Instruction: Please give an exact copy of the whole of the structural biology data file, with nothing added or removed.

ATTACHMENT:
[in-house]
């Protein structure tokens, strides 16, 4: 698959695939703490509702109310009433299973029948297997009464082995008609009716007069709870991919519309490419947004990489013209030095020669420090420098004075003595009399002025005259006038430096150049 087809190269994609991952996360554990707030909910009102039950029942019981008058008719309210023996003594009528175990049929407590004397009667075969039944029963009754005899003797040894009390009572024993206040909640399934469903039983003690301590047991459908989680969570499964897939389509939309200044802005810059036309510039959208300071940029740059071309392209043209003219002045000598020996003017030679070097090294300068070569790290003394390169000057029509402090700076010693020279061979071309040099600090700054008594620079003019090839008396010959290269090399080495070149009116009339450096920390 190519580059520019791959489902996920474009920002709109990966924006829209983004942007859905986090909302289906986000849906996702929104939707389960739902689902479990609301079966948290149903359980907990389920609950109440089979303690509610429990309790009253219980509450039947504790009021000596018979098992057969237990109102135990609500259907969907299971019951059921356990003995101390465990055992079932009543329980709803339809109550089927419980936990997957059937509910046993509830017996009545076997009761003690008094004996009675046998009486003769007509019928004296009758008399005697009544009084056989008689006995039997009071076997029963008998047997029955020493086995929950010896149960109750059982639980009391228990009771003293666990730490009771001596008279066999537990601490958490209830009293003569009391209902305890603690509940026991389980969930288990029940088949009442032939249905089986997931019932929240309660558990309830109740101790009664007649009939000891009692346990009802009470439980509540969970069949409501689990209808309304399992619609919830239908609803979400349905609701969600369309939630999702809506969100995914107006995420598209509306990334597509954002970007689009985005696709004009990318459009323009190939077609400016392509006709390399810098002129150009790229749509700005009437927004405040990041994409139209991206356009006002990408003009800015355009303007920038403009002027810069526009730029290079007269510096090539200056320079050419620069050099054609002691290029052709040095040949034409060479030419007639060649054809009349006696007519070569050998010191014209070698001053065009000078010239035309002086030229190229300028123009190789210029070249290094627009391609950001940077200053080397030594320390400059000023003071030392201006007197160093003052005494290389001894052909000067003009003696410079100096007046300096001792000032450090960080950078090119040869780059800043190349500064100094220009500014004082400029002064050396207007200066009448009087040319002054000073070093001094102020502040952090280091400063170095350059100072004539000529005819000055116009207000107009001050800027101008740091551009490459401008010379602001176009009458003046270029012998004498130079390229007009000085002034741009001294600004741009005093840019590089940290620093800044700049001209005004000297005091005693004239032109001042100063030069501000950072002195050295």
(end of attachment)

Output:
[in-house]
């Protein structure tokens, strides 16, 4: 698959695939703490509702109310009433299973029948297997009464082995008609009716007069709870991919519309490419947004990489013209030095020669420090420098004075003595009399002025005259006038430096150049 087809190269994609991952996360554990707030909910009102039950029942019981008058008719309210023996003594009528175990049929407590004397009667075969039944029963009754005899003797040894009390009572024993206040909640399934469903039983003690301590047991459908989680969570499964897939389509939309200044802005810059036309510039959208300071940029740059071309392209043209003219002045000598020996003017030679070097090294300068070569790290003394390169000057029509402090700076010693020279061979071309040099600090700054008594620079003019090839008396010959290269090399080495070149009116009339450096920390 190519580059520019791959489902996920474009920002709109990966924006829209983004942007859905986090909302289906986000849906996702929104939707389960739902689902479990609301079966948290149903359980907990389920609950109440089979303690509610429990309790009253219980509450039947504790009021000596018979098992057969237990109102135990609500259907969907299971019951059921356990003995101390465990055992079932009543329980709803339809109550089927419980936990997957059937509910046993509830017996009545076997009761003690008094004996009675046998009486003769007509019928004296009758008399005697009544009084056989008689006995039997009071076997029963008998047997029955020493086995929950010896149960109750059982639980009391228990009771003293666990730490009771001596008279066999537990601490958490209830009293003569009391209902305890603690509940026991389980969930288990029940088949009442032939249905089986997931019932929240309660558990309830109740101790009664007649009939000891009692346990009802009470439980509540969970069949409501689990209808309304399992619609919830239908609803979400349905609701969600369309939630999702809506969100995914107006995420598209509306990334597509954002970007689009985005696709004009990318459009323009190939077609400016392509006709390399810098002129150009790229749509700005009437927004405040990041994409139209991206356009006002990408003009800015355009303007920038403009002027810069526009730029290079007269510096090539200056320079050419620069050099054609002691290029052709040095040949034409060479030419007639060649054809009349006696007519070569050998010191014209070698001053065009000078010239035309002086030229190229300028123009190789210029070249290094627009391609950001940077200053080397030594320390400059000023003071030392201006007197160093003052005494290389001894052909000067003009003696410079100096007046300096001792000032450090960080950078090119040869780059800043190349500064100094220009500014004082400029002064050396207007200066009448009087040319002054000073070093001094102020502040952090280091400063170095350059100072004539000529005819000055116009207000107009001050800027101008740091551009490459401008010379602001176009009458003046270029012998004498130079390229007009000085002034741009001294600004741009005093840019590089940290620093800044700049001209005004000297005091005693004239032109001042100063030069501000950072002195050295």